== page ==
Complete the following inductively defined relation in such a way that merge l1 l2 l3 is provable exactly when l3 is an in-order merge of l1 and l2.
Inductive merge {X:Type}
: list X  list X  list X  Prop :=

# Tactics

When is the generalize dependent tactic useful?
(Briefly explain.)

What is the difference between apply and apply ... in?
(Briefly explain.)

To prove the following proposition, which tactics will we need besides intros and reflexivity?
n:nat, 2 × n = n + n
(1) simpl, and rewrite plus_0_r
(2) induction, simpl and rewrite plus_0_r
(3) destruct, and rewrite plus_0_r
(4) only rewrite plus_0_r
(5) only induction
(6) none of the above

To prove the following proposition, which tactics will we need besides intros, rewrite, and reflexivity?
n m p : nat,
ble_nat n m = true
ble_nat (p + n) (p + m) = true.
(1) only simpl
(2) simpl, destruct p and induction n
(3) simpl, and destruct n
(4) simpl, and induction p
(5) simpl, and induction n
(6) none of the above

To prove the following proposition, which tactics will we need besides intros and apply?
P Q RPropP  (P  Q (R  P).
(1) split, inversion, left, and right
(2) inversion, left, and right
(3) inversion and one of left and right
(4) split, left, and right
(5) only right
(6) none of the above

# Proof Objects

Recall the definition of beautiful:
Inductive beautiful : nat  Prop :=
b_0   : beautiful 0
| b_3   : beautiful 3
| b_5   : beautiful 5
| b_sum : n m,
beautiful n
beautiful m
beautiful (n+m).
What is the type of this expression?
fun (n : nat) ⇒
fun (H : beautiful n) ⇒
b_sum n (n + 0) H (b_sum n 0 H b_0)
(1) n, beautiful n beautiful (n+0)
(2) beautiful n beautiful (2×n)
(3) n, beautiful n beautiful (n+(n+0))
(4) beautiful (n+(n+0))
(5) Not typeable

Recall the definition of gorgeous:
Inductive gorgeous : nat  Prop :=
g_0 :
gorgeous 0
| g_plus3 : n,
gorgeous n  gorgeous (3+n)
| g_plus5 : n,
gorgeous n  gorgeous (5+n).
What is the type of this expression?
fun (n:nat) ⇒
fun (Hgorgeous n) ⇒
g_plus5 (8+n) (g_plus5 (3+n) (g_plus3 n H)).
(1) n, gorgeous (8+n) gorgeous (13+n)
(2) n, gorgeous (8+n) gorgeous (3+n)
(3) n, gorgeous (n) gorgeous (3+n)
(4) n, gorgeous n gorgeous (13+n)
(5) Not typeable

What is the type of this expression?
fun P Q R H1 H2 ⇒
match (H1,H2with
| (conj HP _conj _ HR) ⇒ conj P R HP HR
end.
(1) P Q R, P Q Q R P R
(2) P Q R, Q P R Q P R
(3) P Q R, P R
(4) P Q R, P Q Q R P R
(5) Not typeable

What is the type of this expression?
fun P Q H ⇒
match H with
| or_introl HP ⇒ or_intror Q P HP
| or_intror HQ ⇒ or_introl Q P HQ
end.
(1) P Q H, Q P H
(2) P Q, P Q P Q
(3) P Q H, P Q Q P H
(4) P Q, P Q Q P
(5) Not typeable

# Functional Programming

Recall the definition of override:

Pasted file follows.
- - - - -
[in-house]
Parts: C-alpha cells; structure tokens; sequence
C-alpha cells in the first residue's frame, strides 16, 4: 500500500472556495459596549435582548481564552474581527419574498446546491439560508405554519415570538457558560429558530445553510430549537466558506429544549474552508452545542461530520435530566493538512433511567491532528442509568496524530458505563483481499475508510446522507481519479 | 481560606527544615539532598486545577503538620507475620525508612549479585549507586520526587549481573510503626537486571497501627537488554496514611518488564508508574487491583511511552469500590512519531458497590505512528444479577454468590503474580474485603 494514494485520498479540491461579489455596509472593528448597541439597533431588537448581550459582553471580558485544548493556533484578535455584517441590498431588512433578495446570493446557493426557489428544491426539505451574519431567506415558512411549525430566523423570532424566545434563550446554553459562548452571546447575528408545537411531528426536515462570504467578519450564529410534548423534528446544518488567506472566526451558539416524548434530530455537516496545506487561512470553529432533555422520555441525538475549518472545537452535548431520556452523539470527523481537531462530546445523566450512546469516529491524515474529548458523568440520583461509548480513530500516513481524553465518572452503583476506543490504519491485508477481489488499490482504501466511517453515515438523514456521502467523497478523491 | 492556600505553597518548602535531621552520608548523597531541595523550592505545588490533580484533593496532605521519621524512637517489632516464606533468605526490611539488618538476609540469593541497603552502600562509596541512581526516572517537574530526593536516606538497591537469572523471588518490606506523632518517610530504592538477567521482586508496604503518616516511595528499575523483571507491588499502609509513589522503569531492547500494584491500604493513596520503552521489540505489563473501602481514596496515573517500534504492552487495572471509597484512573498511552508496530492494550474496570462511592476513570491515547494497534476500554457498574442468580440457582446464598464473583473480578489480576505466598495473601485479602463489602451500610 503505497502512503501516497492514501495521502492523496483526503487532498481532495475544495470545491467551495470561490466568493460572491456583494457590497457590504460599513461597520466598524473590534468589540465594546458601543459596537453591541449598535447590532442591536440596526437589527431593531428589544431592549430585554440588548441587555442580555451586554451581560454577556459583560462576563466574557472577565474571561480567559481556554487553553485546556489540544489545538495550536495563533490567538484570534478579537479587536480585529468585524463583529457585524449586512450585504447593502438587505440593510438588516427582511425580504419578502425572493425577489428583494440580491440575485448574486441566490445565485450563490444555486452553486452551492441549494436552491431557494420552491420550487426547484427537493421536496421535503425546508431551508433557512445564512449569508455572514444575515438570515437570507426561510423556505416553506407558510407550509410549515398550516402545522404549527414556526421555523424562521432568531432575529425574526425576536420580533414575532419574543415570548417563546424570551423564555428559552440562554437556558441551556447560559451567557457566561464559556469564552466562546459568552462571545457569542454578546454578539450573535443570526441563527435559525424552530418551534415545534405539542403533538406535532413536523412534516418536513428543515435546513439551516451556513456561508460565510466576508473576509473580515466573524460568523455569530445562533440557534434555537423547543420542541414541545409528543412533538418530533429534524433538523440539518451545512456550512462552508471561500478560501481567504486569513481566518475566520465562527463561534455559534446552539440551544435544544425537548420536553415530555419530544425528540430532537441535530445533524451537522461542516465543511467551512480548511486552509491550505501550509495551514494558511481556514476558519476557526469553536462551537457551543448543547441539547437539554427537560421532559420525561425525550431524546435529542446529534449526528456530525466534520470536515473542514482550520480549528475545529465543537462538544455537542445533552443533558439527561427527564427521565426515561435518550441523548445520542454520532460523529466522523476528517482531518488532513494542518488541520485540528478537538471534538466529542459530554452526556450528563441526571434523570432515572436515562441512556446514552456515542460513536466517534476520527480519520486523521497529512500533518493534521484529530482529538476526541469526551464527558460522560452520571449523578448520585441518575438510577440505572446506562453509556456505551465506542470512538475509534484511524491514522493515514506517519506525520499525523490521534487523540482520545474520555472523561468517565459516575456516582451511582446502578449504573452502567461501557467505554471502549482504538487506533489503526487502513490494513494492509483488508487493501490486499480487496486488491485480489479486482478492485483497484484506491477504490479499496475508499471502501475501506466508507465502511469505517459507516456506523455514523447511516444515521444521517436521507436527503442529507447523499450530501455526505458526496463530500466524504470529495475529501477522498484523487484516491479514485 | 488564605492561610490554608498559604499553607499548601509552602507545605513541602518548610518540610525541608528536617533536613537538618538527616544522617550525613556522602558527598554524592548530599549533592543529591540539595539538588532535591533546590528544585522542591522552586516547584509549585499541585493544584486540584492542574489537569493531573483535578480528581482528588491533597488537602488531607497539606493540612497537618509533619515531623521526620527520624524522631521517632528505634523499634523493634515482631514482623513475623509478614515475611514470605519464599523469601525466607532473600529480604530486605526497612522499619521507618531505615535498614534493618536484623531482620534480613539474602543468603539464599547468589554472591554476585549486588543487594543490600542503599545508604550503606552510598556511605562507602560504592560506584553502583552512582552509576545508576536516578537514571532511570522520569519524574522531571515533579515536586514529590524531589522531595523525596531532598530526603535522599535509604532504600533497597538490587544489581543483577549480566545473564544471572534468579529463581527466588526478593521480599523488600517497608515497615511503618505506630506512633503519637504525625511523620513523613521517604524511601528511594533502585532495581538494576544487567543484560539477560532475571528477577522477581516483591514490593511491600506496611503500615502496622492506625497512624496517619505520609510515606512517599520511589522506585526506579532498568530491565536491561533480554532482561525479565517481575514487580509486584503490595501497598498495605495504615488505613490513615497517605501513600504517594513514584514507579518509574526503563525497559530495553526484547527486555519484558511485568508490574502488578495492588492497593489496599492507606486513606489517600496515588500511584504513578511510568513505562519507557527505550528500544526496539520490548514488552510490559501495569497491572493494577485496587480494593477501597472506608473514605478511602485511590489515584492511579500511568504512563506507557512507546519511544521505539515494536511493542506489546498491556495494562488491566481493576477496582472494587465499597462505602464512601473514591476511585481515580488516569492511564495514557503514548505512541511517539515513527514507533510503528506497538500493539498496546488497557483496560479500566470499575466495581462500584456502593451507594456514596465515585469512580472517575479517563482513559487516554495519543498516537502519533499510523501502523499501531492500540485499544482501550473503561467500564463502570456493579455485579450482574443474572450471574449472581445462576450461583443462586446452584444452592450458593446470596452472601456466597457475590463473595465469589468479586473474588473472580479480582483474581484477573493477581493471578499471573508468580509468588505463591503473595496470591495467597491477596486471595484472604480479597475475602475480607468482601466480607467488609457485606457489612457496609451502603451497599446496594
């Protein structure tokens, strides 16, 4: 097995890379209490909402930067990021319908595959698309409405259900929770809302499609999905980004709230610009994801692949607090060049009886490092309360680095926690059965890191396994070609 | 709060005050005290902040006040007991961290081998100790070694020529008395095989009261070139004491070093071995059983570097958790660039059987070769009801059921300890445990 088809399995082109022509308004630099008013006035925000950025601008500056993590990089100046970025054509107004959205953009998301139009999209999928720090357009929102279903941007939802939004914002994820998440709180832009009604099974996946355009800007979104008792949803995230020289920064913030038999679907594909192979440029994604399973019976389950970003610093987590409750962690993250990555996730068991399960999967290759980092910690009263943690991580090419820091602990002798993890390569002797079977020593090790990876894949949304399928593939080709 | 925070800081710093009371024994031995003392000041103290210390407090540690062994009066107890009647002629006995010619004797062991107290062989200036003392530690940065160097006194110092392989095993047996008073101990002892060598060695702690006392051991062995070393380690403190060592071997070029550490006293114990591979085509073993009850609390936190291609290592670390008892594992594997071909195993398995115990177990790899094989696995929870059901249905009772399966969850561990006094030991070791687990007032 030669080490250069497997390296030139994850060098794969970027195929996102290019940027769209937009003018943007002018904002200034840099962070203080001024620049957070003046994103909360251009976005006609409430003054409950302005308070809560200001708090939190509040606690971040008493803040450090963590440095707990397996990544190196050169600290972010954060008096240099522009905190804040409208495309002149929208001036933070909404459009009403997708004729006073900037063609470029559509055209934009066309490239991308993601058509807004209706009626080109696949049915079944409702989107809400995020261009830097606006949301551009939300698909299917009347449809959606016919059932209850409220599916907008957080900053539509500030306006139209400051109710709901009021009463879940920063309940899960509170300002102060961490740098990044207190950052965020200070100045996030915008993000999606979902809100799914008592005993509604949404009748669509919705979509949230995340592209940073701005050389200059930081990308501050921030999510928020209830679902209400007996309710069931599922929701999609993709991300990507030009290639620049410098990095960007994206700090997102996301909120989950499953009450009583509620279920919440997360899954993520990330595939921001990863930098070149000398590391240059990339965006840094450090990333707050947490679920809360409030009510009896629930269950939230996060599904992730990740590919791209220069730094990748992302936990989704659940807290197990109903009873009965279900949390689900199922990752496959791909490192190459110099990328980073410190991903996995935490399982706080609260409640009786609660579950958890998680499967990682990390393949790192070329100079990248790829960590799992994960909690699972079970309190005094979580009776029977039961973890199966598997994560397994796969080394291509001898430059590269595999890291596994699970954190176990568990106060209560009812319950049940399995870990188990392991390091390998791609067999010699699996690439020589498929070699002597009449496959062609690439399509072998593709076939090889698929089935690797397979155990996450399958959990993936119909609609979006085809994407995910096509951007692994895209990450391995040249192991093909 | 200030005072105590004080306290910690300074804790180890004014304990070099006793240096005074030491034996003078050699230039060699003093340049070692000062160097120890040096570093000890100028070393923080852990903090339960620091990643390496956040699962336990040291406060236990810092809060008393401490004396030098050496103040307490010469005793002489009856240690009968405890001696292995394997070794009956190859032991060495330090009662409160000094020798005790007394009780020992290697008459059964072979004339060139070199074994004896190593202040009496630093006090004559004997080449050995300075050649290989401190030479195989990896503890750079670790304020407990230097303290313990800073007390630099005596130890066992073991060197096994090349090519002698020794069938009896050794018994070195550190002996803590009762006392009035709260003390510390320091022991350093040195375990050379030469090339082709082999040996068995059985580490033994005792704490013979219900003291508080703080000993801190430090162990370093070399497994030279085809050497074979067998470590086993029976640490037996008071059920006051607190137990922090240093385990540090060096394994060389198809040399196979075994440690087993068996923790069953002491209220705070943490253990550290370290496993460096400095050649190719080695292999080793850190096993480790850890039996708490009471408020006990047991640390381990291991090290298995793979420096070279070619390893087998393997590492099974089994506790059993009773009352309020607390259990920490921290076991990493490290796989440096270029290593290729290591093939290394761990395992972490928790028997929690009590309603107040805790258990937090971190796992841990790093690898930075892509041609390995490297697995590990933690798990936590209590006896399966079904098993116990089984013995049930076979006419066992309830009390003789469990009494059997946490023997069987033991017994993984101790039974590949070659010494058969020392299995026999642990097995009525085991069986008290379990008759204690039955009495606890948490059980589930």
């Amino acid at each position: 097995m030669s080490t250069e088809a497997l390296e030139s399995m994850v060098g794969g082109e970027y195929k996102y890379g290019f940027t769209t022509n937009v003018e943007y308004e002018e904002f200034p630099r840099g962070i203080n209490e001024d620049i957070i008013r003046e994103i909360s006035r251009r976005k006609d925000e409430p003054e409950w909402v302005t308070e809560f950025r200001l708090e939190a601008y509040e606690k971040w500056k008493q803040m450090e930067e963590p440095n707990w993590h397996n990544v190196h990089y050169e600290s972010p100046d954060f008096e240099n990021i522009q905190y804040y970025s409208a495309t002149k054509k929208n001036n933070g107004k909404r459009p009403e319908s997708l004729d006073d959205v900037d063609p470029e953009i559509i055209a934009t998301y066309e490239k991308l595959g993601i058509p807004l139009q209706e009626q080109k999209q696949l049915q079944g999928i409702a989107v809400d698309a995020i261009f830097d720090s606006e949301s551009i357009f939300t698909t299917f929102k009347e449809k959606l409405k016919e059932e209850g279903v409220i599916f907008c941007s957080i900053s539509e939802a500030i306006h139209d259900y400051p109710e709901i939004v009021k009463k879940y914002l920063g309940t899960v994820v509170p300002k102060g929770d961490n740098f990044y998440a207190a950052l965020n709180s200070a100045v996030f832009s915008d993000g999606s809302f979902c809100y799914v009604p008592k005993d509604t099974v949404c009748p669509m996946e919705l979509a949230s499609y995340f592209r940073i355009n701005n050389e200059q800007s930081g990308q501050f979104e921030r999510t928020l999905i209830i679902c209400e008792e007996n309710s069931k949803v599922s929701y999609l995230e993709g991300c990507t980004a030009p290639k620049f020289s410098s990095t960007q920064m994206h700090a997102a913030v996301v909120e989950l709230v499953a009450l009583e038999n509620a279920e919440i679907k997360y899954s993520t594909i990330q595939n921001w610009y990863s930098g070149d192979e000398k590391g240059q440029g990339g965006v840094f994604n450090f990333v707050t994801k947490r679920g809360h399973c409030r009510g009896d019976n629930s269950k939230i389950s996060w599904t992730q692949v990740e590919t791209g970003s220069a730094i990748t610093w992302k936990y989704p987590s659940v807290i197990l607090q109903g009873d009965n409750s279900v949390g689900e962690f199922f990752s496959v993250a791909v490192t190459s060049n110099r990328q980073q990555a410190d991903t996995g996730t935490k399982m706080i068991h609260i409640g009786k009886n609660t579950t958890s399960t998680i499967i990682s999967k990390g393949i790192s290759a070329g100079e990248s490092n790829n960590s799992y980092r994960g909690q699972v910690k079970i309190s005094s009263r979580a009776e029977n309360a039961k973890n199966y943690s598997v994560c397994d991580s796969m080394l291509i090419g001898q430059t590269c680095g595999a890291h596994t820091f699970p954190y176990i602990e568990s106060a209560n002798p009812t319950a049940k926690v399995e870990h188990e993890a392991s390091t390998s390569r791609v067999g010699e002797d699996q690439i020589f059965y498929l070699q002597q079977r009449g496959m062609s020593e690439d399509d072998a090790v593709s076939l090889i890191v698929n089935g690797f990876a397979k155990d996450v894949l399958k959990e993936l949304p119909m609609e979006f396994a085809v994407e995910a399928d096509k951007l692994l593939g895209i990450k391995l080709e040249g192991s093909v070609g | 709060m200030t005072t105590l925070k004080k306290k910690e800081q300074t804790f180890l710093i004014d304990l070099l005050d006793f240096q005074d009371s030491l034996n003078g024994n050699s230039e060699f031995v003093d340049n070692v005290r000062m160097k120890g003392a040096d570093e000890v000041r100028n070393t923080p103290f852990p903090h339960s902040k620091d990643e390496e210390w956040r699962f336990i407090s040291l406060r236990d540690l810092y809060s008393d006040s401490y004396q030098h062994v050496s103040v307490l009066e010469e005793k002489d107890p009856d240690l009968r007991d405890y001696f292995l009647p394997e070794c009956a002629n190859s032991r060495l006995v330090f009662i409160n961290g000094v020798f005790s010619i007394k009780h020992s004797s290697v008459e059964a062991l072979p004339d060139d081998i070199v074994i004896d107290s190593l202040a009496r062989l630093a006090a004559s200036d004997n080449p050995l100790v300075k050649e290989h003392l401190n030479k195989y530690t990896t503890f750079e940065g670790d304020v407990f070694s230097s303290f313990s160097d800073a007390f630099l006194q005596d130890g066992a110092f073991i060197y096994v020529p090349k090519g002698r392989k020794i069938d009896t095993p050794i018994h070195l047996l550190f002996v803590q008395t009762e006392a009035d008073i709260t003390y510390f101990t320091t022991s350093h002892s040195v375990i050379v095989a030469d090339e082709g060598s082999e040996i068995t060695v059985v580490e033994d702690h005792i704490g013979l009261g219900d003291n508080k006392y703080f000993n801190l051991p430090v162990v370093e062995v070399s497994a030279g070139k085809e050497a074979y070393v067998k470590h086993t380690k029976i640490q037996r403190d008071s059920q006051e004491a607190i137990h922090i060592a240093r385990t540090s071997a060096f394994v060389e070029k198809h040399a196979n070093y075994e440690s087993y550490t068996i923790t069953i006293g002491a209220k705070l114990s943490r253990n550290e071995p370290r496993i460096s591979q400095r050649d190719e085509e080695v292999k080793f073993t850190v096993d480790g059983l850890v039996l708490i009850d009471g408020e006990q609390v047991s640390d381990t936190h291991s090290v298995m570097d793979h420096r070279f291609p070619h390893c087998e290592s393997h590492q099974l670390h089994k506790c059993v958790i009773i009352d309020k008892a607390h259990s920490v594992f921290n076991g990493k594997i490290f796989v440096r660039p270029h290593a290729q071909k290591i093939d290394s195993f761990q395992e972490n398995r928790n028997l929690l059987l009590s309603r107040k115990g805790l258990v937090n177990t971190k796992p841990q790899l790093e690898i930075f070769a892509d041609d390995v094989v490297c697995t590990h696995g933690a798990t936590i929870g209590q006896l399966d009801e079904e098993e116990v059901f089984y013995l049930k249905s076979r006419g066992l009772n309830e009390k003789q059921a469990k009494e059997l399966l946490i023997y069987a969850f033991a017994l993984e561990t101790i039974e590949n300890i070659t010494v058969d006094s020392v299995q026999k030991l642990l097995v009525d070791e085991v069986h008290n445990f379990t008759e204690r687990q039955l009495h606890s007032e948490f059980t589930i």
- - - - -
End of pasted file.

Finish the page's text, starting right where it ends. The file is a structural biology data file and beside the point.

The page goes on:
Definition override {X} (f : nat  X) (k1 : nat) (v : X) (k2 : nat) :=
if beq_nat k1 k2 then v else f k2.
Consider the definition of the following function:
Fixpoint foo {X} (l : list (nat × X)) (x : X) :=
match l with
| [] ⇒ fun m : nat ⇒ x
| (nv) :: l' ⇒ override (foo l' xn v
end.
What does foo [(1,3), (3,4)] 20 43 evaluate to?
(1) 1
(2) 3
(3) 4
(4) 20
(5) 43

Recall the definition of override:
Definition override {X} (f : nat  X) (k1 : nat) (v : X) (k2 : nat) :=
if beq_nat k1 k2 then v else f k2.
Consider the definition of the following function:
Fixpoint foo {X} (l : list (nat × X)) (x : X) :=
match l with
| [] ⇒ fun m : nat ⇒ x
| (nv) :: l' ⇒ override (foo l' xn v
end.
What does foo [(1,3), (1,4)] 20 1 evaluate to?
(1) 1
(2) 3
(3) 4
(4) 20
(5) 43

Recall the definition of fold:
Fixpoint fold {X Y
(f : X  Y  Y
(y : Y
(l : list X) :=
match l with
| [] ⇒ y
| x :: xs ⇒ f x (fold f y xs)
end
Consider now the following function:
fun X (l : list X) (x : X) ⇒ fold cons [xl
Which of these functions does the same thing as the previous one?
(1) rev
(2) cons
(3) snoc
(4) map
(5) app

# Judging Propositions

Recall the definition of map:
Fixpoint map {X Y} (f : X  Y) (l : list X) :=
match l with
| [] ⇒ []
| x :: xs ⇒ f x :: map f xs
end.
Is the following proposition provable?
Theorem map_comp : X Y Z (f : X  Y) (g : Y  Zl,
map (fun x ⇒ g (f x)) l = map g (map f l)
(1) Yes
(2) No

Recall the definition of rev:
Fixpoint rev {X} (l : list X) :=
match l with
| [] ⇒ []
| x :: xs ⇒ snoc (rev xsx
end.
Is the following proposition provable?
Theorem t1 : X (l1 l2 : list X),
rev (l1 ++ l2) = rev l1 ++ rev l2.
(1) Yes
(2) No

Is the following proposition provable?
True = False
(1) Yes
(2) No

Recall the definition of fold:
Fixpoint fold {X Y : Type
(f : X  Y  Y
(y : Y
(l : list X) :=
match l with
| [] ⇒ y
| x :: xs ⇒ f x (fold f y xs)
end
Is the following proposition provable?
Theorem foo : X (l : list (list X)),
fold (fun a b ⇒ b ++ rev a) [] l =
rev (fold (fun a b ⇒ a ++ b) [] l).
(1) Yes
(2) No

# More Type Checking

Consider the following inductive definition:
Inductive R : nat  list nat  Prop :=
| c1 : R 0 []
| c2 : n h lR n l  R (S n) (h :: l).
Which of the following propositions is not provable?
(1) R 2 [1,0]
(2) R 0 []
(3) R 10 [1,2,1,0]
(4) R 4 [3,2,1,0]

Consider the following inductive definition:
Inductive R : nat  list nat  Prop :=
| c1 : R 0 []
| c2 : n l hR n l  R (S n) (h :: l)
| c3 : n lR n l  R (S nl.
Which of the following propositions is not provable?
(1) R 2 [1,0]
(2) R 0 []
(3) R 10 [1,2,1,0]
(4) R 3 [3,2,1,0]

Consider the following inductive definition:
Inductive R : nat  list nat  Prop :=
| c1 : R 0 []
| c2 : n l hR n l  R (S n) (h :: l)
| c3 : n lR (S nl  R n l.
Which of the following propositions is not provable?
(1) R 2 [1,0]
(2) R 0 []
(3) R 10 [1,2,1,0]
(4) R 3 [3,2,1,0]

Consider the following inductive definition:
Inductive R : nat  list nat  Prop :=
| c1 : R 0 []
| c2 : n lR n l  R (S n) (n :: l)
| c3 : n lR (S nl  R n l.
Which of the following propositions is not provable?
(1) R 2 [1,0]
(2) R 1 [1,2,1,0]
(3) R 3 [3,0,1,0]
(4) R 1 [3,2,1,0]

Good luck on the exam!